Anyway. The other feature that is available in the central play area, besides the money cards, are the Neutral Cities. These correspond to the eight Free Cities on the original Runebound board, and a proportionate number of them are available for each game at random. They provide bonuses for the players, but they must first be won! They also have some of the best artwork in the entire game:
This brings me on to the currency of the game, something that I also really like about it. Gold is obviously a currency, but you also have Strength, denoted by a shield icon, and Influence, denoted by a jewel icon (that last also a nod to Runewars). A card’s cost is displayed in the bottom-right corner, and the bonus it provides is shown in the top-left. This used to confuse me no end, and indeed, whenever I introduce new people to the game, it confuses them, as well, because most people (myself included) automatically assume the cost is in the top-left. Anyway, it’s a small point, but still. The city cards shown above also have a number below their Influence value, which is their auto-defense bonus. I’ll get onto that shortly.
We’re ready to begin!
As is usual with deck-building games, players begin with some money and some comparatively weak-powered cards, and try to refine their deck as they go. Usually, it’s rare that you can take on one of the enemy cards within the first couple of rounds, as you’re mainly building up your deck. Players can, however, use their low-powered units to build up their home realm by buying Stronghold cards (shown in the bottom left of the above picture), which have a Gold and a Strength cost. These cards provide Influence, which is used to buy the neutral cards in the centre, either units, tactics or gold. Influence is also used to keep cards in your hand – ordinarily, players discard their hand and draw back up to 5 cards at the end of their turn, but if you have a particularly useful card, you can exhaust an Influence card to keep it in your hand.
When you go up against an Enemy card, you play your units down and compare the strength of your army with that of the Enemy. Some Enemies will force you to roll the attrition die, which will possibly subtract strength from your army depending on how many skulls you roll. If you equal or exceed the Enemy’s Strength, you defeat it, and either claim it as a Reward, or else place it in the discard pile.
Unit cards have various effects that often lead to some wonderful synergy, and my favourite faction to play for this is the Uthuk Y’llan. Above, you can see that my total army Strength is 13; however, I have also played the Battle Cry tactics card, which adds 1 Strength to each unit in my army. 17 is still not enough to go against the Rise of the Dragonlords objective itself, but this is where the synergy comes in – my Chaos Lord has an ability that lets me wound one participating unit, which I have used on my Berserker (hence he’s slanted a bit), whose own ability allows me to add 2 Strength to that unit, giving me 19 in total. I rolled one skull on the attrition die, which leaves me with 18, meaning I have defeated the objective and won the game!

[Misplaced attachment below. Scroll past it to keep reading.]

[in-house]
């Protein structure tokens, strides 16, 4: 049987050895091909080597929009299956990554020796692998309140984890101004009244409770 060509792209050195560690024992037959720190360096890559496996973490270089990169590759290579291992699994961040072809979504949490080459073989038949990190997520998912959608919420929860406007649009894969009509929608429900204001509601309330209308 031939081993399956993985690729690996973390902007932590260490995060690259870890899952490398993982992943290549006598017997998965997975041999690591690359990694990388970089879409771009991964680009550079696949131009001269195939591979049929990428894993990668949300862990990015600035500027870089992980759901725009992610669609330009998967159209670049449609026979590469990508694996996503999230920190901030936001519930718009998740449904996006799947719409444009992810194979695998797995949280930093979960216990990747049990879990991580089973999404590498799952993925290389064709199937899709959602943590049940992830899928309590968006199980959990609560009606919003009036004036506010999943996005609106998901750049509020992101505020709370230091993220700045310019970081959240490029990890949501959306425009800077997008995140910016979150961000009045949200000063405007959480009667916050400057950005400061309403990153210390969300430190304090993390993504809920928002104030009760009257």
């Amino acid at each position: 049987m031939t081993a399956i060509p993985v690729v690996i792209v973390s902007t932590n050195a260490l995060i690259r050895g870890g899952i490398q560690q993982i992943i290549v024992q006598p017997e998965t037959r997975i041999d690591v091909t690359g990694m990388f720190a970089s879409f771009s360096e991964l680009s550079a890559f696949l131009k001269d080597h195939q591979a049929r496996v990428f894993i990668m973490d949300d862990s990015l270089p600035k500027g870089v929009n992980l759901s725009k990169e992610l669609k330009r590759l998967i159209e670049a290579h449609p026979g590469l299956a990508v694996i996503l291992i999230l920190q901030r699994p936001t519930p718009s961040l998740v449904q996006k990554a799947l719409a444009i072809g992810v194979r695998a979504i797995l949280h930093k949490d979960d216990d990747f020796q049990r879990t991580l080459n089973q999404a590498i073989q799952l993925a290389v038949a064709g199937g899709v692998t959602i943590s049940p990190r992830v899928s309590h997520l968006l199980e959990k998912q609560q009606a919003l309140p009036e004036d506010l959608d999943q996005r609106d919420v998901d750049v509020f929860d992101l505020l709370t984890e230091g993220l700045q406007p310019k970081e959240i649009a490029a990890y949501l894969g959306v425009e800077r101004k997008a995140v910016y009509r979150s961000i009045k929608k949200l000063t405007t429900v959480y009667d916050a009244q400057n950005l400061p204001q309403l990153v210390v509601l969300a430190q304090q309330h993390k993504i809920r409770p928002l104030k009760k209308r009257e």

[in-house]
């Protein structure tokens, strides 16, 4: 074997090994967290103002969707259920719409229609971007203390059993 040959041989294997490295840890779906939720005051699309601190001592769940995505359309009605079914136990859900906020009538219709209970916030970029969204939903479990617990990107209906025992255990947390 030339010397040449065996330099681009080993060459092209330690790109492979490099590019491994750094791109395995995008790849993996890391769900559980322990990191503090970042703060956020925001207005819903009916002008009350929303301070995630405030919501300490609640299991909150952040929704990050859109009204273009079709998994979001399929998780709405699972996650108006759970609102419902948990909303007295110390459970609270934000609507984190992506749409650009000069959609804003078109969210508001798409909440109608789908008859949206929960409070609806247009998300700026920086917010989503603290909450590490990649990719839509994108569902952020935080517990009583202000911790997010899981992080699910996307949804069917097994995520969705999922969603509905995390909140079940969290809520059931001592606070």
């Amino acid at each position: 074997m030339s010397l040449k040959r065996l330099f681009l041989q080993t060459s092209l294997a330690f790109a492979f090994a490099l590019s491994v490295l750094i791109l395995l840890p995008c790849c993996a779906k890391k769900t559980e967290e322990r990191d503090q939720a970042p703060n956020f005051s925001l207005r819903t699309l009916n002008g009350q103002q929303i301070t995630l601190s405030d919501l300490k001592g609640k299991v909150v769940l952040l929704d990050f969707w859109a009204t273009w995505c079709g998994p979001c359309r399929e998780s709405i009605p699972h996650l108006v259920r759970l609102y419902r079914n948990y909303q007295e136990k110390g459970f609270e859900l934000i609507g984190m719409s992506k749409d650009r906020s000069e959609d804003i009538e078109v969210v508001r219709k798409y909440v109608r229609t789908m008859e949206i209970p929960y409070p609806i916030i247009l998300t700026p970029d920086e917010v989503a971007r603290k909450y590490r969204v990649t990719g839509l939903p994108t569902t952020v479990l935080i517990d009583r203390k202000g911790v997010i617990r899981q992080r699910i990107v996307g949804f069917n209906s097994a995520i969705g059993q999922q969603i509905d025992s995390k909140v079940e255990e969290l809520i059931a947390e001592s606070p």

The mechanic of wounding cards reflects the bloodthirsty nature of the faction. It basically means, at the end of the combat, that card is ‘destroyed’ – put back where it came from, either the barracks or the central play area – rather than discarded.
In addition to attacking the event cards, players can attack each other throughout the game by conducting sieges. When doing this, the besieging player declares his target and lays out his army, while the defending player lays out his. If the besieger is going after one of the Neutral Cities, that card’s auto-defense bonus is added to the defending player before the siege is resolved and, if the siege is successful, the city changes hands. If the besieger is attacking a player’s Home Realm, however, he deals as much damage to that Realm as the defending player didn’t block – all Home Realms can take up to 20 damage before that player is eliminated.
I’ve had a lot of fun with Rune Age, but was overjoyed when, in April 2012, an expansion was announced for the game: Oath and Anvil.
This expansion offers a whole host of awesomeness to the original base game. Foremost among this are two new factions, and two new scenarios.
The scenarios reflect what I have now taken to calling Stage 3 of the Terrinoth games, which coincided with the release of Descent 2nd Edition, which was released shortly before Oath and Anvil. One of the scenarios, Ascent of the Overlord, is basically the game of Descent brought under the Rune Age formula. One player is the Overlord, against whom at least two Allied players are fighting. The Overlord is trying to eliminate these players, with help from the event deck, which provides a series of boons to him that the Allied players will need to work towards to defeat.